Descriptive statistics were calculated and are presented in Table 1. To test associations between geographic PrEP density and PrEP use, we employed log-binomial regression using an adaptive barrier algorithm to estimate prevalence ratios [56,57,58,59]. We examined bivariate models as well as fully adjusted multivariate models with PrEP provider counts in individual’s activity space as the main outcome variable. In addition, the results from activity space measures were compared with additional models in which conventional neighborhood definitions were used, and the same individual and neighborhood-level covariates were used as in the activity space models. We also tested multilevel models with random effects for the 5 boroughs as well as the 211 ZIP codes in New York City, but the results indicated that there were no between-cluster variances (i.e. intraclass correlation coefficient), thus the standard multivariable model results were reported. Lastly, we tested a set of sensitivity analyses using the sizes of activity spaces (in km2) and distance travelled as exposure variables with the same covariates to examine whether the associations were potentially due to the greater mobility of certain participants. All statistical analyses were conducted using R.3.3.2.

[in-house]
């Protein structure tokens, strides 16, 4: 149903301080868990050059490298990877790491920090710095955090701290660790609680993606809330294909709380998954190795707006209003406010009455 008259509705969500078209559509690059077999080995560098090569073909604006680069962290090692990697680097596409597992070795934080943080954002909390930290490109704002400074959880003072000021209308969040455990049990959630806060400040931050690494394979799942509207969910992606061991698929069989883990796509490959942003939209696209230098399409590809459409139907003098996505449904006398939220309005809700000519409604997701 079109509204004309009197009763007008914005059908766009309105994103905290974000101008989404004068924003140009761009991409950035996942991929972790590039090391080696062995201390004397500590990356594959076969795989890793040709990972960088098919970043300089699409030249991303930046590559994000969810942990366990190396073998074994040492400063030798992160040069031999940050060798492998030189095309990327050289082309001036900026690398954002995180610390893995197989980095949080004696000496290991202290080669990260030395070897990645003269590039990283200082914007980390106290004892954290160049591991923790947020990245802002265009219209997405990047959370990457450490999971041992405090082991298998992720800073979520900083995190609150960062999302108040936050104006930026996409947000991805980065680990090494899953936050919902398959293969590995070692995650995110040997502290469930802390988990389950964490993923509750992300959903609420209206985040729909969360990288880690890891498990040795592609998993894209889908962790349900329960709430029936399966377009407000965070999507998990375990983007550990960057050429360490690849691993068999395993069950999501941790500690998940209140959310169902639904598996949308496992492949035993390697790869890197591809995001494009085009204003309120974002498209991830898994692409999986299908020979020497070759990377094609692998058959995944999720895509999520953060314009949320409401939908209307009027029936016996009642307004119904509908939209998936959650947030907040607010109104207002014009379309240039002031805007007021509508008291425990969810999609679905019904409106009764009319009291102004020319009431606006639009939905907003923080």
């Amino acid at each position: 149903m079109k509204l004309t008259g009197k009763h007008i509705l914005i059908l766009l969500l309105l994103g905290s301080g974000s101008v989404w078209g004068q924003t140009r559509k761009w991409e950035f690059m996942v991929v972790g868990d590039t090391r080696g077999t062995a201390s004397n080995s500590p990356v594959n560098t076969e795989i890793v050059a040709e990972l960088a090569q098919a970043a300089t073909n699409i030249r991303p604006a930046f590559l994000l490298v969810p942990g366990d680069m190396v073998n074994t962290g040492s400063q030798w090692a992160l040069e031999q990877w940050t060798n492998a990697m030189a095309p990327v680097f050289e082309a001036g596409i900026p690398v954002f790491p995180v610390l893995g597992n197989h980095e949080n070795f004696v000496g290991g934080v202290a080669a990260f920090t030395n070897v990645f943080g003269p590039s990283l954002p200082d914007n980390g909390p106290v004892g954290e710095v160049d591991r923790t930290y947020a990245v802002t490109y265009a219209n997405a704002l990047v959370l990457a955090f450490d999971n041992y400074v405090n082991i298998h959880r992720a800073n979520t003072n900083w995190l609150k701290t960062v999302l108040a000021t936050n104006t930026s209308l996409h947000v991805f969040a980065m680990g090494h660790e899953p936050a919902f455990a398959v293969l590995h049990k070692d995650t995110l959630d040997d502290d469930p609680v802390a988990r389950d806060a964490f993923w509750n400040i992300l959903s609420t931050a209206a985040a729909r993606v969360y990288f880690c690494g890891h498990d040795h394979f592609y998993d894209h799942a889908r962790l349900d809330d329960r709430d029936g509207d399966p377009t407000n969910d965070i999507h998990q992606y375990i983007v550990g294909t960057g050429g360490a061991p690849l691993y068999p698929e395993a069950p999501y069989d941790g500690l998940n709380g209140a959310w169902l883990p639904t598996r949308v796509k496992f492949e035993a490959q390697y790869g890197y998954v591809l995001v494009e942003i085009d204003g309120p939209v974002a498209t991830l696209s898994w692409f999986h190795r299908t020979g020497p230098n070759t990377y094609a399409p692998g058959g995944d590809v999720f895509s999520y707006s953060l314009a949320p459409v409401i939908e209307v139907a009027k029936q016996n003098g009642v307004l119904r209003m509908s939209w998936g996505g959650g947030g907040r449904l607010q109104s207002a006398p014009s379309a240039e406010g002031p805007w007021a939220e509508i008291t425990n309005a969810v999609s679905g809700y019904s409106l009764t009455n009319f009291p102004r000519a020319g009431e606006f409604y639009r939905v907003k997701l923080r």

Table 1 Descriptive statistics of individual variables, the P18 Neighborhood Study (n = 211)